They say the crisper is where good intentions go to die, because everyone buys fresh fruits and vegetables and leaves them there until they turn into compost. Well, I used to hide dirty dishes in my crisper. It seemed like a good plan, since it would only hold a couple of small plates and bowls. If my boyfriend was headed to my apartment, and I only had enough time to do a couple of things to get ready, that was the easiest way to preserve the illusion that I was the terrific housekeeper I am today. Now I understand that it would have been faster to just wash them. I also understand that a crisper is an “attractive nuisance” that is the worst possible design for encouraging healthy eating.
The empty fridge you see at the beginning of this post is ours. Don’t worry, we’re fine. It’s just the day before the CSA box was due. (That’s Community Supported Agriculture, as I will explain). It’s taken a few years to arrive at this point, but we’re finally in a position where we eat all the food we bring home. No more zucchini pudding or brown lettuce soup. No more limp carrots or yellow broccoli. I’m no longer afraid to take the lid off any plastic storage containers. It’s not just our desire to avoid food waste, although one of the most pressing issues of our time is throwing away a billion tons of food every year while infants starve to death. It’s my desire not to clean up moldy, blue-green stuff with spores on it, which, honestly, is a concern most of us find easier to relate to.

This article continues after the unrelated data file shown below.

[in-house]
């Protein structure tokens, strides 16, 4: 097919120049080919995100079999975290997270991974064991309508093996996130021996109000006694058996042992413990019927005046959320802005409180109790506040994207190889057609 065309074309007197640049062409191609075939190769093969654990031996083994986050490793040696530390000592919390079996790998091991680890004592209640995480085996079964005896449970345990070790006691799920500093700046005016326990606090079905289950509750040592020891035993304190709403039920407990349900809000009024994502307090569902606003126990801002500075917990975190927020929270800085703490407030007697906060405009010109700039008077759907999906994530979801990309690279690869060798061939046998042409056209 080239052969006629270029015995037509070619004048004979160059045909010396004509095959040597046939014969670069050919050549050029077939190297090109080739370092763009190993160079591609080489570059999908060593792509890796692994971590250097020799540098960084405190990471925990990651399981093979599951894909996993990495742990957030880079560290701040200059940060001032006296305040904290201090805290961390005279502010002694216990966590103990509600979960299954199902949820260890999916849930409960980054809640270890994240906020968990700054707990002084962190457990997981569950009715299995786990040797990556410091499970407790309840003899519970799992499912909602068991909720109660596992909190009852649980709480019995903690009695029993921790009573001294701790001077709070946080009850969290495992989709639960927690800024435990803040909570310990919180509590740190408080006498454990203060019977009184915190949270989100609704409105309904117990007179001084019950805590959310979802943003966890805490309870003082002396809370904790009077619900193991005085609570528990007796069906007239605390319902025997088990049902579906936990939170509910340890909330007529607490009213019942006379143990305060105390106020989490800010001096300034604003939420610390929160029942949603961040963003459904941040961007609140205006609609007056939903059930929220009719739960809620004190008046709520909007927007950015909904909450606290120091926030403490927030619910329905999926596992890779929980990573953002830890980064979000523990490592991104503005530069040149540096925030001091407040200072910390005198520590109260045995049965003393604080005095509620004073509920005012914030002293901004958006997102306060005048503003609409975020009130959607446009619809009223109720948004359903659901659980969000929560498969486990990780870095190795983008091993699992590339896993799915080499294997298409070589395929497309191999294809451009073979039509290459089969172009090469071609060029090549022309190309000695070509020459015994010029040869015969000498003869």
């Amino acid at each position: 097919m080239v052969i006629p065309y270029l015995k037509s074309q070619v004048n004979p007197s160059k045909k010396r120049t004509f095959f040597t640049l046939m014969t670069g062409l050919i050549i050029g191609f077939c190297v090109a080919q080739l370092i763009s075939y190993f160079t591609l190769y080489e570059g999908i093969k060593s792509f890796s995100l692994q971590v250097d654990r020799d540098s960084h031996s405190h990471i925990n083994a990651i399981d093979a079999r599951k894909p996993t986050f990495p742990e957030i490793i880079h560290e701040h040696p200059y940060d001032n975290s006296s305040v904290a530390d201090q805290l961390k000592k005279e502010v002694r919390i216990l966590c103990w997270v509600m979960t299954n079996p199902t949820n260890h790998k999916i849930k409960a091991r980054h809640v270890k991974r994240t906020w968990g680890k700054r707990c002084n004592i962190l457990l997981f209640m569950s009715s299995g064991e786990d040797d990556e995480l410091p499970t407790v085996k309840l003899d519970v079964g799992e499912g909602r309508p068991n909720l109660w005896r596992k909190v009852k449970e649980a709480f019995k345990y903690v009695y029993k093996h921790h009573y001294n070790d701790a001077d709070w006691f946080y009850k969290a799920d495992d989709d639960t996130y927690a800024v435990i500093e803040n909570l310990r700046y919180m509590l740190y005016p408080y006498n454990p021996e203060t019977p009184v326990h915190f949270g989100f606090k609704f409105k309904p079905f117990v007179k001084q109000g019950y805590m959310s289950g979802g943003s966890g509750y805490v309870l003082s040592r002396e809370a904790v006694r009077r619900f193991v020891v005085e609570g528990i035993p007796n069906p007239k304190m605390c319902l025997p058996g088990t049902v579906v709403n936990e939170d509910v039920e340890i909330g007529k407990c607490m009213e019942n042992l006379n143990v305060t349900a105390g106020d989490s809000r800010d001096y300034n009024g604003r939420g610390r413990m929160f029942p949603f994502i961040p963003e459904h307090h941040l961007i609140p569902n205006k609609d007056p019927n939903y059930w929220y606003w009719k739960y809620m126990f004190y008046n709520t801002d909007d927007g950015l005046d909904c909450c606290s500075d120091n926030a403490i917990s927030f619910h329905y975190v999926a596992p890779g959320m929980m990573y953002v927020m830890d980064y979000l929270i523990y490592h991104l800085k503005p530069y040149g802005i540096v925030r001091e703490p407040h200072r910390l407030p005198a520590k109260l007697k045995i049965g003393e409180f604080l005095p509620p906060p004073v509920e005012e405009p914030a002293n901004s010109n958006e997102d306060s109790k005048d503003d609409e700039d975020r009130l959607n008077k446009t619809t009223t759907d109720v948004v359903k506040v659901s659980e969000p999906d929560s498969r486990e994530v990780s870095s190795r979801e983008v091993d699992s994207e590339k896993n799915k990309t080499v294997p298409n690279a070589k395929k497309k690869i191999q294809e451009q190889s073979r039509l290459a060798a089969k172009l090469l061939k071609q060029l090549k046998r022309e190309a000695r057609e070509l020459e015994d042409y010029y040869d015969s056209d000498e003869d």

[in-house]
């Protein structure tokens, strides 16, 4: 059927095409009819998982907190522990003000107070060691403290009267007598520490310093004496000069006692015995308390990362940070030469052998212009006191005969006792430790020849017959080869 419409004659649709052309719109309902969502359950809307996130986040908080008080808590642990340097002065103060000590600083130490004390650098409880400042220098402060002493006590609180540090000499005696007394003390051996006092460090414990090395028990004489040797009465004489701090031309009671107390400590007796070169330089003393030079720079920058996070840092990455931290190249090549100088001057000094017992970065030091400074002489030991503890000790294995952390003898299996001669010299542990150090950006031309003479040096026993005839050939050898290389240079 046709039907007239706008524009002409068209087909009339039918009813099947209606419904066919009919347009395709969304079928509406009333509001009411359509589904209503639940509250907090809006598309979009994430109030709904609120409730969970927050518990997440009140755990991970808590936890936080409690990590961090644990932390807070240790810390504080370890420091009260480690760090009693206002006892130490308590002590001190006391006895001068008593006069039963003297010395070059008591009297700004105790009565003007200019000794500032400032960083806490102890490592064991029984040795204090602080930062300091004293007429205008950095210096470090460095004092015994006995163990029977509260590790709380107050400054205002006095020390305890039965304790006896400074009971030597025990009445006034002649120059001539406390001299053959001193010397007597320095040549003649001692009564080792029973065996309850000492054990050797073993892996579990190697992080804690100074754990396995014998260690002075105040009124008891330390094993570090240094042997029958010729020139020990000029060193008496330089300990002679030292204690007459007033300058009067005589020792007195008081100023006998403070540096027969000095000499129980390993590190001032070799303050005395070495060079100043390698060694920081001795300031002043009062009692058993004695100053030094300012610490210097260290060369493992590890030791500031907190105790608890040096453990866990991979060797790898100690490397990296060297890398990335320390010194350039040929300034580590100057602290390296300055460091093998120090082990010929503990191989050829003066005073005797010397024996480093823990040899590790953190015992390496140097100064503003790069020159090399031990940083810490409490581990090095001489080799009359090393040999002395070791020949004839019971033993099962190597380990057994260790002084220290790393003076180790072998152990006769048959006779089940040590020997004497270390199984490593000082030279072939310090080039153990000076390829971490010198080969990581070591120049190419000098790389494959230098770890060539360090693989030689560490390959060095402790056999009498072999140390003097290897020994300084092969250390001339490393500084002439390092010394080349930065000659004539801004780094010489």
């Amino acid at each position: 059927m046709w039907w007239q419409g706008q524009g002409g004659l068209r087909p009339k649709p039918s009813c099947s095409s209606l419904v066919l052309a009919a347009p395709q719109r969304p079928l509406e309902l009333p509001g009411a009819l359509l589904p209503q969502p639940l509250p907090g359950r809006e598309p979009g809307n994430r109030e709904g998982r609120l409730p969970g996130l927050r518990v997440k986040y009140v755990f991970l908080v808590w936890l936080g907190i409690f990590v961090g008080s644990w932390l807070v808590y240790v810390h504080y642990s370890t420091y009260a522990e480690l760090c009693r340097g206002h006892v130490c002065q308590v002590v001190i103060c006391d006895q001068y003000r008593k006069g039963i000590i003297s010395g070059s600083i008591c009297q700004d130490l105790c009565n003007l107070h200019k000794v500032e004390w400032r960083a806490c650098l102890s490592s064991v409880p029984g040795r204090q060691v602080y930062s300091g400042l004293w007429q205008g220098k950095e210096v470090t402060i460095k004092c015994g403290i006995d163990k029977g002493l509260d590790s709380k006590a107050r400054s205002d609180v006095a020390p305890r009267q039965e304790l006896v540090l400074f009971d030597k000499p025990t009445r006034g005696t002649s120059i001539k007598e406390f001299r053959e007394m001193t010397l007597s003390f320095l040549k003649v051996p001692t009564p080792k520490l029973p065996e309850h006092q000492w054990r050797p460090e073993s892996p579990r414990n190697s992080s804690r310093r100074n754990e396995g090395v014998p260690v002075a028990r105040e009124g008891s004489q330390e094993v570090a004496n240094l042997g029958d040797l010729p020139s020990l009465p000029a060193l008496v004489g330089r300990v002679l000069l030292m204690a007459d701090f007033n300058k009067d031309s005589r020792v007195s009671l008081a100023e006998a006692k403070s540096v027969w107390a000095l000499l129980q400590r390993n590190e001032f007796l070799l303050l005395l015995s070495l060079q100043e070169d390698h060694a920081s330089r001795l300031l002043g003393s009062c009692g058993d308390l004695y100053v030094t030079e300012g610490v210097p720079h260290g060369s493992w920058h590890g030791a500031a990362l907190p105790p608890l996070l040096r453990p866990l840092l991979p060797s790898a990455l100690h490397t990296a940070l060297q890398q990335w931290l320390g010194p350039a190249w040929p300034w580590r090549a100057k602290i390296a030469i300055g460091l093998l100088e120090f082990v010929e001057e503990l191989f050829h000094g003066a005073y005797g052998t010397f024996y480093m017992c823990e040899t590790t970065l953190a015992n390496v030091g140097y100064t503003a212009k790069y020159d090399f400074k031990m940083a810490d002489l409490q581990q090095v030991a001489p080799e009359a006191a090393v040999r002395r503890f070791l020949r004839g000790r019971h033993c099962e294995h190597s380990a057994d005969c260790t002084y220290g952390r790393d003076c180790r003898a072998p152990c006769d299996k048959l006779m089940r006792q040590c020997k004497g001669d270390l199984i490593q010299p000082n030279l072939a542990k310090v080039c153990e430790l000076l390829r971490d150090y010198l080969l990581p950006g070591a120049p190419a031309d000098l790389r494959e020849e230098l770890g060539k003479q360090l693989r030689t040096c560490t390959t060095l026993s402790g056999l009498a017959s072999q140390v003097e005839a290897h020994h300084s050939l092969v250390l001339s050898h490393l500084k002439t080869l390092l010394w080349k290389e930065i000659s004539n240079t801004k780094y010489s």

Back to the CSA. We have a standing order with a network of local farms. A box of fresh produce is delivered to our front door sometime between Thursday night and Friday morning. We were able to set up a profile excluding certain foods such as rosemary, which we grow in our yard. We can add extra things we want that week, like potatoes or onions, and we can increase quantities when we eat a lot of something, like apples. We cancel the order when we’re going out of town. What we pay for this organic produce, including delivery, is equal to or cheaper than conventional produce from a mainstream supermarket. That’s because the money goes straight to the farmer, not a middleman. It’s also at our door within a day of being picked, so it lasts longer. Generally, we find that the food is fresher, prettier, and of better quality. They’ve recently added a page of other locavore products, like pasta and apple sauce and yarn, and if they keep expanding the selection, I may never have to leave the house for groceries again! It sounds like a la-di-dah bit of frippery, but our neighborhood is on the sketchy side, and there are zero other services that will deliver groceries to our zip code. The CSA van is a subtly subversive force. We know our farmer by name; he knows his workers by name; drivers go places no major corporation will venture; the money stays in the community. What if everyone did this?